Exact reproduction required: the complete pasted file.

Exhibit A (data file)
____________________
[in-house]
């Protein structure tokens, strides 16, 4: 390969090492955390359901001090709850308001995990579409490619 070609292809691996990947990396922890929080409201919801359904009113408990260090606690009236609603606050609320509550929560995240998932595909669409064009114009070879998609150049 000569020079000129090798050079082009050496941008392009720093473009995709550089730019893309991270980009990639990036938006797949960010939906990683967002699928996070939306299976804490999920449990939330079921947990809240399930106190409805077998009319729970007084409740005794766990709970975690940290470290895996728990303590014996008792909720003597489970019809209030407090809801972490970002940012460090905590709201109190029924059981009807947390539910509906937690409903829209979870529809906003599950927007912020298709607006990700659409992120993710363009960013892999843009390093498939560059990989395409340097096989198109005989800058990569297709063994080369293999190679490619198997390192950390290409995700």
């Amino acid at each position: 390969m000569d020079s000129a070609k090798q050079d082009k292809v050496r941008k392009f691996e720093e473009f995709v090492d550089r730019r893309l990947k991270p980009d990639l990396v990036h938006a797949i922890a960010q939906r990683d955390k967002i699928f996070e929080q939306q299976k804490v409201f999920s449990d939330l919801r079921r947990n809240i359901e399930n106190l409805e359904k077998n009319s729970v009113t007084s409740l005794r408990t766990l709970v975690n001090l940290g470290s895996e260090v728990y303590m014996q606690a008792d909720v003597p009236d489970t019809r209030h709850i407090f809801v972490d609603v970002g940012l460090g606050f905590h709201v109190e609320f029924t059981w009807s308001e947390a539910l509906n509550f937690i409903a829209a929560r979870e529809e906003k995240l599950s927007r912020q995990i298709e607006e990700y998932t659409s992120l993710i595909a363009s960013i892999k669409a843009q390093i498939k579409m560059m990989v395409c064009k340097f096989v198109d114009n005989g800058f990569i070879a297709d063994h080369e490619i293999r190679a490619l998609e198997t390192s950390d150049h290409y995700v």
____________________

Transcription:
[in-house]
């Protein structure tokens, strides 16, 4: 390969090492955390359901001090709850308001995990579409490619 070609292809691996990947990396922890929080409201919801359904009113408990260090606690009236609603606050609320509550929560995240998932595909669409064009114009070879998609150049 000569020079000129090798050079082009050496941008392009720093473009995709550089730019893309991270980009990639990036938006797949960010939906990683967002699928996070939306299976804490999920449990939330079921947990809240399930106190409805077998009319729970007084409740005794766990709970975690940290470290895996728990303590014996008792909720003597489970019809209030407090809801972490970002940012460090905590709201109190029924059981009807947390539910509906937690409903829209979870529809906003599950927007912020298709607006990700659409992120993710363009960013892999843009390093498939560059990989395409340097096989198109005989800058990569297709063994080369293999190679490619198997390192950390290409995700």
């Amino acid at each position: 390969m000569d020079s000129a070609k090798q050079d082009k292809v050496r941008k392009f691996e720093e473009f995709v090492d550089r730019r893309l990947k991270p980009d990639l990396v990036h938006a797949i922890a960010q939906r990683d955390k967002i699928f996070e929080q939306q299976k804490v409201f999920s449990d939330l919801r079921r947990n809240i359901e399930n106190l409805e359904k077998n009319s729970v009113t007084s409740l005794r408990t766990l709970v975690n001090l940290g470290s895996e260090v728990y303590m014996q606690a008792d909720v003597p009236d489970t019809r209030h709850i407090f809801v972490d609603v970002g940012l460090g606050f905590h709201v109190e609320f029924t059981w009807s308001e947390a539910l509906n509550f937690i409903a829209a929560r979870e529809e906003k995240l599950s927007r912020q995990i298709e607006e990700y998932t659409s992120l993710i595909a363009s960013i892999k669409a843009q390093i498939k579409m560059m990989v395409c064009k340097f096989v198109d114009n005989g800058f990569i070879a297709d063994h080369e490619i293999r190679a490619l998609e198997t390192s950390d150049h290409y995700v």